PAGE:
Most analysts here, however, dismissed that as a conspiracy theory. They said Europeans had to come to grips with the fact that American policy toward the dollar was driven by a single goal: to help the American economy. At times, that may clash with the interests of Europe.
"We have had no change in U.S. policy toward its exchange rate," said Norbert Walter, the chief economist at Deutsche Bank. "The policy has always been `the dollar is our currency and your problem.' "
At a time of burgeoning domestic demand and productivity gains in the United States, Mr. Walter said, a strong dollar made sense. Now, with domestic consumption weak and the risk of inflation minimal, a cheaper currency could fuel growth by making American exports cheaper.
"We should not think of what the U.S. wants to do, good or bad, to other countries," Mr. Walter said. "`We should think, `what is in their interest?' and then figure out the right remedy."
The obvious remedy, he said, is for the European Central Bank to cut interest rates. The bank has resisted such a step for months, because it remains intent on curbing inflation.
It has become clear, however, that rising prices are not a risk in Europe. The bigger danger, at least in Germany, is from falling prices, or deflation. The International Monetary Fund said in a report that Germany faced a considerable risk of deflation because of near-zero growth, soaring unemployment, and limited scope for fiscal or monetary policy.
The report noted that Germany's situation had been aggravated by the rise of the euro, and the European bank's strict policies, which are devised to suit all 12 countries in the monetary union.
The German chancellor, Gerhard Schröder, denied his country was in danger of deflation. But other officials, including Finance Minister Hans Eichel, have been applying pressure for a cut in rates.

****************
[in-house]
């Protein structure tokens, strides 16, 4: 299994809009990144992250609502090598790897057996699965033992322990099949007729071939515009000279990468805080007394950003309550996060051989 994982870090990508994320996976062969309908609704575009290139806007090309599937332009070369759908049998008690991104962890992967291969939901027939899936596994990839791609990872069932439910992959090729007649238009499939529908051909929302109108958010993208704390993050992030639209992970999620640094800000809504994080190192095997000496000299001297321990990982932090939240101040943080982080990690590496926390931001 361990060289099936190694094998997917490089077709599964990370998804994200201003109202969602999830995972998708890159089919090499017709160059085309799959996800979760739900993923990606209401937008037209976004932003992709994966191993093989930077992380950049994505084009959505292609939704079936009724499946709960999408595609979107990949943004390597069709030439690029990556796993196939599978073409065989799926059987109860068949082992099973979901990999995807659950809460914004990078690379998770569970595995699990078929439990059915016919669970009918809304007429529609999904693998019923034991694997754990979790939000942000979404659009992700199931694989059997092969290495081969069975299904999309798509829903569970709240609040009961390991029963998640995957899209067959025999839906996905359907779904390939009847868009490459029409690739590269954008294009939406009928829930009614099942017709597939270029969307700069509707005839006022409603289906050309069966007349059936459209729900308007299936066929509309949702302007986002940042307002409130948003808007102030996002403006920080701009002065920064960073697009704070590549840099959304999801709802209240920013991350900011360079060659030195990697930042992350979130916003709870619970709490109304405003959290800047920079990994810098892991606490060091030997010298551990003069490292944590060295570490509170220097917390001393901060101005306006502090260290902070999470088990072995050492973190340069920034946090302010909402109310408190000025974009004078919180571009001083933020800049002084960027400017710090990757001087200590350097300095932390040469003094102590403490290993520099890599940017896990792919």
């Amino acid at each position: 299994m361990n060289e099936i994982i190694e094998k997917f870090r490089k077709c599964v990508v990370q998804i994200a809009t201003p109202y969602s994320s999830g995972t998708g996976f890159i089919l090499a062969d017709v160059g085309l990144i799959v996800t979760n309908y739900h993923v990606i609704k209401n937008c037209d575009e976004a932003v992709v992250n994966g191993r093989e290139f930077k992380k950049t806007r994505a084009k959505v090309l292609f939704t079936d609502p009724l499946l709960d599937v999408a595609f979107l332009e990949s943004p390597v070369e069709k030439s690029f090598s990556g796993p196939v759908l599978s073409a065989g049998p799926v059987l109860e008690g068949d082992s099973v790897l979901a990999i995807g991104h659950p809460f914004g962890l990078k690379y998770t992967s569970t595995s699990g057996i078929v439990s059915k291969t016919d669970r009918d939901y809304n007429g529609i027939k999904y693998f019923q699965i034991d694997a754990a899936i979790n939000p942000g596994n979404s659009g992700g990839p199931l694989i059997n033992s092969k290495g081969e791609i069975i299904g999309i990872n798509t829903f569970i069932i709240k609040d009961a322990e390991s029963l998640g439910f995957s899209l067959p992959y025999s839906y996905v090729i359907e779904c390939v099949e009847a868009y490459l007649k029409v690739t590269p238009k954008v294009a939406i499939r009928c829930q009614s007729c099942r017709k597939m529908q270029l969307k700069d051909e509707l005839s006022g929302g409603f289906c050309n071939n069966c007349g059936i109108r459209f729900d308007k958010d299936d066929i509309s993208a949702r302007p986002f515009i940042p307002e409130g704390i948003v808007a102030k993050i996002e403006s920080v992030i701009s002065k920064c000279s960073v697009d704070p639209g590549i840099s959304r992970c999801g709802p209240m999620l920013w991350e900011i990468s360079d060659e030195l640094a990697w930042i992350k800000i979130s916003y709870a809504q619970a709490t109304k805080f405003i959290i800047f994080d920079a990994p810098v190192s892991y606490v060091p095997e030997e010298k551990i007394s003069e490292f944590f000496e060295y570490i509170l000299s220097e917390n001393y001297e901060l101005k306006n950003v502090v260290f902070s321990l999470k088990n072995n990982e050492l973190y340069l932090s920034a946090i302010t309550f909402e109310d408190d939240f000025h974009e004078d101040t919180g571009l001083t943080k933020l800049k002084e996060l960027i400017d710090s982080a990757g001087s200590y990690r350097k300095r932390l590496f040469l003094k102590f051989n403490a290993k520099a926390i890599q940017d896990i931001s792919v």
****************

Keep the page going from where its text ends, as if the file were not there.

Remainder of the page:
What frustrates people here, aside from the bad timing of a weak dollar, is that the euro has been more affected than other major currencies. The euro rose 27.6 percent against the dollar in the last year, while the Japanese yen rose 8.4 percent, and other Asian currencies even less.
Part of this is because the Japanese central bank has intervened in the market to prevent the yen from strengthening too much. Asian countries that export to the United States have piled up huge dollar reserves to prevent their currencies from rising too much against the dollar.
They, too, worry that strong currencies could hurt their exports. And they fear losing their competitive edge to China, which has a booming, low-cost industrial sector and a currency that is pegged to the dollar.
"For the Asians, it is great," said Marc Faber, a money manager in Hong Kong. "They can have huge increases in exports to Europe."
Europeans note, with some chagrin, that their economies are hardly world-beaters. But compared with Japan, which is in a decade-long downturn that shows no sign of ending, or the United States, with its corporate scandals and yawning current-account deficit, Europe looks safe and reliable.